The history of the last several centuries was one of enormous economic development throughout the world, which brought about a standard of living not imagined by people prior to that time, but characterised by some extremely dysfunctional and painful unintended consequences that the entire world is grappling with today. The issues of economic inequality, exploitation of resources and peoples, colonialism, economic domination, military development and warfare, mass migrations, climate change, and pollution have clearly been accentuated by the economic developments of this time, and this means that some people have become extremely wealthy, to the level of unimaginable levels of resources under their control, while others live in utter poverty and suffering without the ability to maintain even a modest lifestyle. Meanwhile, pollution of the planet continues to create ever-greater concerns. Certain resources have been depleted to the point where crisis intervenes, with fresh water becoming quickly a key resource under pressure. The fight for dominance and control of economic resources and raw materials leads to conflict and suffering. Clearly, the industrial and digital revolutions have provided advances in certain directions, but the method of allocation of their benefits leaves a great deal to be desired.
Sri Aurobindo suggests that the open competitive economic environment that generates friction and waste in the relations between nations, is one aspect that must be addressed and changed going forward:
“…the economic life of the world is becoming more and more one and indivisible; but the present state of international relations is an anomalous condition of opposite principles partly in conflict, partly accommodated to each other as best they can be, — but the best is bad and harmful to the common interest. On the one side, there is the underlying unity which makes each nation commercially dependent on all the rest. On the other there is the spirit of national jealousy, egoism and sense of separate existence which makes each nation attempt at once to assert its industrial independence and at the same time reach out for a hold of its outgoing commercial activities upon foreign markets. The interaction of these two principles is regulated at present partly by permitted working of natural forces, partly by tacit practice and understanding, partly by systems of tariff protection, bounties, State aid of one kind or another on the one hand and commercial treaties and agreements on the other. Inevitably, as the World-State grew, this would be felt to be an anomaly, a wasteful and uneconomical process. An efficient international authority would be compelled more and more to intervene and modify the free arrangements of nation with nation. The commercial interests of humanity at large would be given the first place; the independent proclivities and commercial ambitions or jealousies of this or that nation would be compelled to subordinate themselves to the human good. The ideal of mutual exploitation would be replaced by the ideal of a fit and proper share in the united economic life of the race.”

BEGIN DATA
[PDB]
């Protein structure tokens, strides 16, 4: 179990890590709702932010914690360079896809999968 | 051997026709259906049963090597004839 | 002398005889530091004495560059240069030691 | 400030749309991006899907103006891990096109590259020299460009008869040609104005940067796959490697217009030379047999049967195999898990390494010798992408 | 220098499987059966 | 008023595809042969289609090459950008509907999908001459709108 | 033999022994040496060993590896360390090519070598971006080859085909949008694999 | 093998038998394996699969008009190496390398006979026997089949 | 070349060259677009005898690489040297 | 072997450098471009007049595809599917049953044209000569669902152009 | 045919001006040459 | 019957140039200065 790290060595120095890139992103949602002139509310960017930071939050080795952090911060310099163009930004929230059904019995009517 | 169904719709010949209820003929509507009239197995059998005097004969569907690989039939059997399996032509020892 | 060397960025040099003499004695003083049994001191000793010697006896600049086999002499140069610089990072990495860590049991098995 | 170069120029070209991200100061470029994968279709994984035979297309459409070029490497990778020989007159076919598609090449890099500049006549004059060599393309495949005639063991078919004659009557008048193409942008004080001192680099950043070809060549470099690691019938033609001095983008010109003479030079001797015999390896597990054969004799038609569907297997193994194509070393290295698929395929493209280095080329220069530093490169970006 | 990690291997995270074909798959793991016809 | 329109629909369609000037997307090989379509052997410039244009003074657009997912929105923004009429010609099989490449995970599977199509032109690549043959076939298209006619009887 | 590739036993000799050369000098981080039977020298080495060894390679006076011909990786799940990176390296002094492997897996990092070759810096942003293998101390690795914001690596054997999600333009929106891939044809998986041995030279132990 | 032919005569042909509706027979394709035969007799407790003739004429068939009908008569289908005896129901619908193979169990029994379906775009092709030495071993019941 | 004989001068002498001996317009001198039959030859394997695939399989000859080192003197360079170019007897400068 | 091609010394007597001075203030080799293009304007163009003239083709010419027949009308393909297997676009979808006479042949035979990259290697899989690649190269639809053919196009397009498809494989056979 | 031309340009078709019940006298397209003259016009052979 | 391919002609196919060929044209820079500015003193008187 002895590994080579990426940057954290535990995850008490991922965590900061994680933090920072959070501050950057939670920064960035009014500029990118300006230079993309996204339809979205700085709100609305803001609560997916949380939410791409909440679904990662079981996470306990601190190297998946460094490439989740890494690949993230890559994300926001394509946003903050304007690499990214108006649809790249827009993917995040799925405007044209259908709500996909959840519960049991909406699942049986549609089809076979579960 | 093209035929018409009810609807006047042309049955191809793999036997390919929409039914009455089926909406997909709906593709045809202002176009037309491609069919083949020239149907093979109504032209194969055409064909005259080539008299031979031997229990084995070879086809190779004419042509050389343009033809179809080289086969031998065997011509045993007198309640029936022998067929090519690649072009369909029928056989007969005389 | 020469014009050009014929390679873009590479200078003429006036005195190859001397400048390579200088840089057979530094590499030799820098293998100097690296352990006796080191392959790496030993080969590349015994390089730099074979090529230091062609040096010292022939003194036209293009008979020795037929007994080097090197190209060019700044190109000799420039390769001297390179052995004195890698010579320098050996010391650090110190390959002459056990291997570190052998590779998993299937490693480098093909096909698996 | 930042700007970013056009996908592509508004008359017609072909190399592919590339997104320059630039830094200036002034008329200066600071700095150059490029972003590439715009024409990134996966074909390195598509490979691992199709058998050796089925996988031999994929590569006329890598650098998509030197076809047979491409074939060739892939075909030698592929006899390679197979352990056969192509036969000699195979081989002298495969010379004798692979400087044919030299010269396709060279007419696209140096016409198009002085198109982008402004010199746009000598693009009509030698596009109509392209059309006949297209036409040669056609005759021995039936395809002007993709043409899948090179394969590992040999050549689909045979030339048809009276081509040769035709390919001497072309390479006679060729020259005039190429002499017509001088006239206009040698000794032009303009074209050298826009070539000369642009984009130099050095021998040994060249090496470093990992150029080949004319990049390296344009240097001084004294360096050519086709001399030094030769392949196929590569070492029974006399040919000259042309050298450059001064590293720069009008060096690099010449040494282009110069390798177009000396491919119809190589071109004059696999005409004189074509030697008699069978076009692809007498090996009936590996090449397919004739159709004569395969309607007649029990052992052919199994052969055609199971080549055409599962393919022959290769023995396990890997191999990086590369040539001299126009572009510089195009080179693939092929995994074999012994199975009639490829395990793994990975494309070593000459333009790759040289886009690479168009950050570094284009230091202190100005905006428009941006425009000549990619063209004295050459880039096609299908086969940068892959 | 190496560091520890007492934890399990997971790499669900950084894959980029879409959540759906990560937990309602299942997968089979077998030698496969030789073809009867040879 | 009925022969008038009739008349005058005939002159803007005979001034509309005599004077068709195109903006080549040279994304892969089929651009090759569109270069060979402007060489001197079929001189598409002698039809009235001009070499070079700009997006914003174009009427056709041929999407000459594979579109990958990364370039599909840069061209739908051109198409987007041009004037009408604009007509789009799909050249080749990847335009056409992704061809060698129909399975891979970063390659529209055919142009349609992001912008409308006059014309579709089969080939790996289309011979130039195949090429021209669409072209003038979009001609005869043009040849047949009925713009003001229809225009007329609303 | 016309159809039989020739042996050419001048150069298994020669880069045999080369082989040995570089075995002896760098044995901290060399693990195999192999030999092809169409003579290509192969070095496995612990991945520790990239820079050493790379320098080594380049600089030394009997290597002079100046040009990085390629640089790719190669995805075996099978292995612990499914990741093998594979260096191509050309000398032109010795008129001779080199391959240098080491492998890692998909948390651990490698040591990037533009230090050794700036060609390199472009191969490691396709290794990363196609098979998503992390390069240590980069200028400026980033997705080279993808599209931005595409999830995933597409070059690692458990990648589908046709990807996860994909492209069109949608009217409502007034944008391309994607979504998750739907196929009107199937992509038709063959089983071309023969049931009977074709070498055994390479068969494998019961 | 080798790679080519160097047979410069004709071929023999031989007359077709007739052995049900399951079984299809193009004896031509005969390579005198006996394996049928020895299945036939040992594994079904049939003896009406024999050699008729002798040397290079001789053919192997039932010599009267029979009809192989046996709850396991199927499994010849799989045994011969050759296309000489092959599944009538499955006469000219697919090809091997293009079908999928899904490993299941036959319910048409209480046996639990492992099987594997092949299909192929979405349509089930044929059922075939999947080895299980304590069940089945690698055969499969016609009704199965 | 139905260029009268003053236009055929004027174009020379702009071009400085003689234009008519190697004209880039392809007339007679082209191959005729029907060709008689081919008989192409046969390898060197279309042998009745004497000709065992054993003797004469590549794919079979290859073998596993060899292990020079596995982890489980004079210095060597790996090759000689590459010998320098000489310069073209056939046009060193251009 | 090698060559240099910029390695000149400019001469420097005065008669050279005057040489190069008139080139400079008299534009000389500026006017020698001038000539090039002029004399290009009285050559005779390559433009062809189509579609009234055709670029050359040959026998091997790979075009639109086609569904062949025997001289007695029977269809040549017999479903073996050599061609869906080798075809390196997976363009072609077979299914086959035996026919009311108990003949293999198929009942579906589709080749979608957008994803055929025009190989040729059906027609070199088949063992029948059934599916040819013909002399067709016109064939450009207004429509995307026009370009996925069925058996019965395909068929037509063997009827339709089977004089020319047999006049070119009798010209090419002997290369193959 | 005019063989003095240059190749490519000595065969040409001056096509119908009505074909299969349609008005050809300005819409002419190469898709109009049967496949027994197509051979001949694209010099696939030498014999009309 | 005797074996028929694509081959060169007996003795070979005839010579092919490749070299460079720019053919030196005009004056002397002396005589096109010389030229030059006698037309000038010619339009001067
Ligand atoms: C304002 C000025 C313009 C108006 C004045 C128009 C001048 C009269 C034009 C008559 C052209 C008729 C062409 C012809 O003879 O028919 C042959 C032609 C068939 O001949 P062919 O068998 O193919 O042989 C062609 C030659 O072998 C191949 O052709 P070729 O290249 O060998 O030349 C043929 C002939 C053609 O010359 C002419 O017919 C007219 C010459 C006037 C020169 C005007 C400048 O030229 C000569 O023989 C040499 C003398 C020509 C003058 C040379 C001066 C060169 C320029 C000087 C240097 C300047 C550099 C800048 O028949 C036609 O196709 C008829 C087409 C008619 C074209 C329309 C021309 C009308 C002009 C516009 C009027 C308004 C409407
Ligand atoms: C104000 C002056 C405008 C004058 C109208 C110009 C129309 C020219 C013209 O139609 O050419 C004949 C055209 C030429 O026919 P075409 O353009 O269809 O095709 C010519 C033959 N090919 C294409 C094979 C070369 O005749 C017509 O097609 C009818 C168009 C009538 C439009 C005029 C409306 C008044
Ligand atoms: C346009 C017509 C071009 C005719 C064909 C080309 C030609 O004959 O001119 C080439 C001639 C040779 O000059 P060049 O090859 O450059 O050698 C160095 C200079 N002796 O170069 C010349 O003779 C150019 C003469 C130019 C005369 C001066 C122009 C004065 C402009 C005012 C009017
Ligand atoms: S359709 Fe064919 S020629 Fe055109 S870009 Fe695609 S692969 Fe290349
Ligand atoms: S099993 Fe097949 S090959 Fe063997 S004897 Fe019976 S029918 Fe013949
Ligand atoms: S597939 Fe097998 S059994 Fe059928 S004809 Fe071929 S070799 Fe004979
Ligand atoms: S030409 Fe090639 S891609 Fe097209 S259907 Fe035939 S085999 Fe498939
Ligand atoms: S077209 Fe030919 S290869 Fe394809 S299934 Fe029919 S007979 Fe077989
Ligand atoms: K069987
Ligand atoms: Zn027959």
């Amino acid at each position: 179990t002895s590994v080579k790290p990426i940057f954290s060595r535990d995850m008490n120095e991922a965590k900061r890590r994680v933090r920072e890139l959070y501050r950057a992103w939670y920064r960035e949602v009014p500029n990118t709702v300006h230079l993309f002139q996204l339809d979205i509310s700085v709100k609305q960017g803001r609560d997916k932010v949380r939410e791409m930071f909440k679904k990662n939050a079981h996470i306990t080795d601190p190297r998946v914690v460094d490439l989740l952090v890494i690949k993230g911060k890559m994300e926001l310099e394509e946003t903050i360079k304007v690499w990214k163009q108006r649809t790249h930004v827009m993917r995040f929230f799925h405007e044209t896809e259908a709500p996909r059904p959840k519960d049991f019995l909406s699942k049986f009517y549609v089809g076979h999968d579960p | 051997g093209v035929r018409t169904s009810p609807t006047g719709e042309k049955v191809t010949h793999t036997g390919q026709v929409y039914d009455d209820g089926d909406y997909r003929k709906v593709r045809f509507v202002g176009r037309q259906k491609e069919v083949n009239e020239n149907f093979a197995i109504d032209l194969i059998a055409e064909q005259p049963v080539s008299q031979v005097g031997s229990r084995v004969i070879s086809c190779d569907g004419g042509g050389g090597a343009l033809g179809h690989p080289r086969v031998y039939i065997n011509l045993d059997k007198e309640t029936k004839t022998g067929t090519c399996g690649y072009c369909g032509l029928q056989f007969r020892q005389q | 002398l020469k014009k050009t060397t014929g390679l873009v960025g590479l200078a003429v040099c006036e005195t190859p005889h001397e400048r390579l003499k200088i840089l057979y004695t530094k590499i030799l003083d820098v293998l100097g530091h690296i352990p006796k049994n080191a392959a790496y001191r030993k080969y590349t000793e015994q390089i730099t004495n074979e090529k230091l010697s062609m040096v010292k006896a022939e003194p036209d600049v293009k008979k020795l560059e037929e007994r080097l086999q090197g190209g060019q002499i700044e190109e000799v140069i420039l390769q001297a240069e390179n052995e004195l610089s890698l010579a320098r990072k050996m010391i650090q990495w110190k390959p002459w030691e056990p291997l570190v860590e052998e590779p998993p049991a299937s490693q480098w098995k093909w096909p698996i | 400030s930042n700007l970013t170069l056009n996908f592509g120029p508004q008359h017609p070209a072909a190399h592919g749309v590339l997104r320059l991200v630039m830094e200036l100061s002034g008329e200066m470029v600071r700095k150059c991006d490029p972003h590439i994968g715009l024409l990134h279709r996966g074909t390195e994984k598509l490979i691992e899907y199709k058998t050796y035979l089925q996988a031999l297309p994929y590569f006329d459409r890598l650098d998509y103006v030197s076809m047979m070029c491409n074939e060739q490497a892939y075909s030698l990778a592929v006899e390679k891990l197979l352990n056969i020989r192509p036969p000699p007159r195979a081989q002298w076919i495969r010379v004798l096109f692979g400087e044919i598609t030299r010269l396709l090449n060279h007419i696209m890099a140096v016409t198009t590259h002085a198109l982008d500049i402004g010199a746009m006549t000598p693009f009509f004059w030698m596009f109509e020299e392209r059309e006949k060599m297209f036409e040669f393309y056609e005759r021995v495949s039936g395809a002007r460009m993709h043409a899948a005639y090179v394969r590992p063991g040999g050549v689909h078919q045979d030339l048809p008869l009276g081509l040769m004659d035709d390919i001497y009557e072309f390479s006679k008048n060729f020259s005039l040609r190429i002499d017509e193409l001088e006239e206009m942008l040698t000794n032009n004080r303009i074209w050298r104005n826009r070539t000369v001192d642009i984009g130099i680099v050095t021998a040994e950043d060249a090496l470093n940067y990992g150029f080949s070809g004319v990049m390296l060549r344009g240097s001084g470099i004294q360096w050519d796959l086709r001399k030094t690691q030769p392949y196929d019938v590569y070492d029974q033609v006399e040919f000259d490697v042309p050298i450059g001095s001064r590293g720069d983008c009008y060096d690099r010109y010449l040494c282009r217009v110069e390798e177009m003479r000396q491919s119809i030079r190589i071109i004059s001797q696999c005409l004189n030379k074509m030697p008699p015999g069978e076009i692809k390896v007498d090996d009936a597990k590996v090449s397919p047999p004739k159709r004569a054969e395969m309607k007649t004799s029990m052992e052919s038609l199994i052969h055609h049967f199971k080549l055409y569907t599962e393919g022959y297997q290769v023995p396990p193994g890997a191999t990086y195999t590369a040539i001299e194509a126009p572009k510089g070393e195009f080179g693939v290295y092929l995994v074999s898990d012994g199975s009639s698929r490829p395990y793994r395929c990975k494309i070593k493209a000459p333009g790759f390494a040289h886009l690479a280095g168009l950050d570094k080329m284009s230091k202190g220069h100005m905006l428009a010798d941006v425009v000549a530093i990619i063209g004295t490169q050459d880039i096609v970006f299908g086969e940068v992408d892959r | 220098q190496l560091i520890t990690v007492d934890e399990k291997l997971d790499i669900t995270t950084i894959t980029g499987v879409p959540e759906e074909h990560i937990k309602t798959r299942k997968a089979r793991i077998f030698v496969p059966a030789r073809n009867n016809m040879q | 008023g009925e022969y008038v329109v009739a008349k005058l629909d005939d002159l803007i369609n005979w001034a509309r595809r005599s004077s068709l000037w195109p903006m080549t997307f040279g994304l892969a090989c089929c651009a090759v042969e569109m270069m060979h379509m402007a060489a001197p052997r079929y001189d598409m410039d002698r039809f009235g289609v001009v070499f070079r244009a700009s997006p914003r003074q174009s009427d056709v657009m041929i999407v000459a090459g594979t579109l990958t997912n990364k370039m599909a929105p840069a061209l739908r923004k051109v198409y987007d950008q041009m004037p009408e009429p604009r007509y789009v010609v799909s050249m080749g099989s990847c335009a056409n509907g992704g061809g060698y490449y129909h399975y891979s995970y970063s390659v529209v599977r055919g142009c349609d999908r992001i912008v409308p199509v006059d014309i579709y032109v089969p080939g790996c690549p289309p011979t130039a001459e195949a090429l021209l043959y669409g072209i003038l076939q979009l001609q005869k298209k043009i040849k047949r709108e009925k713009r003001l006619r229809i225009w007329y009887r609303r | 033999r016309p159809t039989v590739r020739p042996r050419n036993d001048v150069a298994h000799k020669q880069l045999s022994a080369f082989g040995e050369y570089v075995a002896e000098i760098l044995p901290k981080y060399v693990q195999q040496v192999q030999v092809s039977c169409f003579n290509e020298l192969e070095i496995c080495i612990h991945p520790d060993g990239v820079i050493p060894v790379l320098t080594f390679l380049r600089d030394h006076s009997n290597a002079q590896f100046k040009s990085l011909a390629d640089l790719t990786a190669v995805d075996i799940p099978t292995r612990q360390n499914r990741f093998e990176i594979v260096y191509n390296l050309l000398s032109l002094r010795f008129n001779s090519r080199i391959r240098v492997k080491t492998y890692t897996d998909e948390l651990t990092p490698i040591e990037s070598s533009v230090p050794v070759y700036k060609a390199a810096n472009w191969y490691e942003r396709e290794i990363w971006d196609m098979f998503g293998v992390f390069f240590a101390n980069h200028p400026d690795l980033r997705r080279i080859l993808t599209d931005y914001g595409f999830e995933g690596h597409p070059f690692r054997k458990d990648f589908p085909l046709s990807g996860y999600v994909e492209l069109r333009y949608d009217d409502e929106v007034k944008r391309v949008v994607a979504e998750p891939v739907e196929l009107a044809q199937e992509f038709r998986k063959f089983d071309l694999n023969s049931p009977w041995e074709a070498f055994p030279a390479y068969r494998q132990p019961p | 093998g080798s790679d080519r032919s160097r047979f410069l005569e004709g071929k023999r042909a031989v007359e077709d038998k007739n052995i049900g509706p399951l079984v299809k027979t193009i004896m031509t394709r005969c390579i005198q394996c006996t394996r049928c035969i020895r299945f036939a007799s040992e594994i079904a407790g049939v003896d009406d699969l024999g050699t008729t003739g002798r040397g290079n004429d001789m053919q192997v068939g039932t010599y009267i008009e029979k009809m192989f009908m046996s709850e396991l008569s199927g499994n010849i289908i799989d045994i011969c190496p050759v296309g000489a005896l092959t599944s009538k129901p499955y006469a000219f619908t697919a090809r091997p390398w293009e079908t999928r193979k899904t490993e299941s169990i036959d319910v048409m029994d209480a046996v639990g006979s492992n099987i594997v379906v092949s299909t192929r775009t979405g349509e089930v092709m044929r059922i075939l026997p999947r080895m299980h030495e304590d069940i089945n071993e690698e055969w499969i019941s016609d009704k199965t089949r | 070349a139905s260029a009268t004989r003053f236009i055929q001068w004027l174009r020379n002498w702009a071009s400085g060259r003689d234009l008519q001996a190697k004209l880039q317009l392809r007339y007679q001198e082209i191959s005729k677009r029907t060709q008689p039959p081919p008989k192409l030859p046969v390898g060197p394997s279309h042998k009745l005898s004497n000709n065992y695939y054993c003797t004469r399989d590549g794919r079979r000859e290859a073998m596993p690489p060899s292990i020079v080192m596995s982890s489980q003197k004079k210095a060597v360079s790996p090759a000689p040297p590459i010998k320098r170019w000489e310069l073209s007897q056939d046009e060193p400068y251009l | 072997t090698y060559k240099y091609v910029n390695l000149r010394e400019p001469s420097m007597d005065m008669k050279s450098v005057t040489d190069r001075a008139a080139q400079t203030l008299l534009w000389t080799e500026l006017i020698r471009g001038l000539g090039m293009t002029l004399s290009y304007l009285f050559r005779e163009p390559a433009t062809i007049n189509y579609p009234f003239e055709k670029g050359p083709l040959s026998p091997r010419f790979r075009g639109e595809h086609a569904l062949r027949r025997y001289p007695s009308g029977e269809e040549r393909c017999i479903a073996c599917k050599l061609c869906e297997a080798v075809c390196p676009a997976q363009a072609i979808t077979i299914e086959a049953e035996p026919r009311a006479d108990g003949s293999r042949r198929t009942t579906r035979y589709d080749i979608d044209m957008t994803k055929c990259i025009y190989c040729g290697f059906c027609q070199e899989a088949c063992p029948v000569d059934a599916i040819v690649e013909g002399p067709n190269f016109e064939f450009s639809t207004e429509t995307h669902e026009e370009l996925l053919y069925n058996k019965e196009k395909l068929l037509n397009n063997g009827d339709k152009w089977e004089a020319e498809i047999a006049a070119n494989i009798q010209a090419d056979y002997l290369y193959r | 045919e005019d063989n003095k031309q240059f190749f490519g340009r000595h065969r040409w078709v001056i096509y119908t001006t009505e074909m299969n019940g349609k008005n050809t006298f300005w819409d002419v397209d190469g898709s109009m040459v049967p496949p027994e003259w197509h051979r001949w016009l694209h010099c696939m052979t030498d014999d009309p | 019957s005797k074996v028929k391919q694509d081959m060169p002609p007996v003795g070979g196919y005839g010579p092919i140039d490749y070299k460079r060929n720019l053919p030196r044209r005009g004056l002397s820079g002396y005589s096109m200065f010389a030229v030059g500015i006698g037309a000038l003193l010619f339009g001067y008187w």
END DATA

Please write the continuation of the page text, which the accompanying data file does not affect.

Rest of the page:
“Each would produce and distribute only what it could to the best advantage, most naturally, most efficiently and most economically, for the common need and demand of mankind in which its own would be inseparably included. It would do this according to a system settled by the common will of mankind through its State government and under a method made uniform in its principles, however variable in local detail, so as to secure the simplest, smoothest and most rational working of a necessarily complicated machinery.”
Sri Aurobindo, The Ideal of Human Unity, Part Two, Chapter 26, The Need of Administrative Unity, pp. 227-229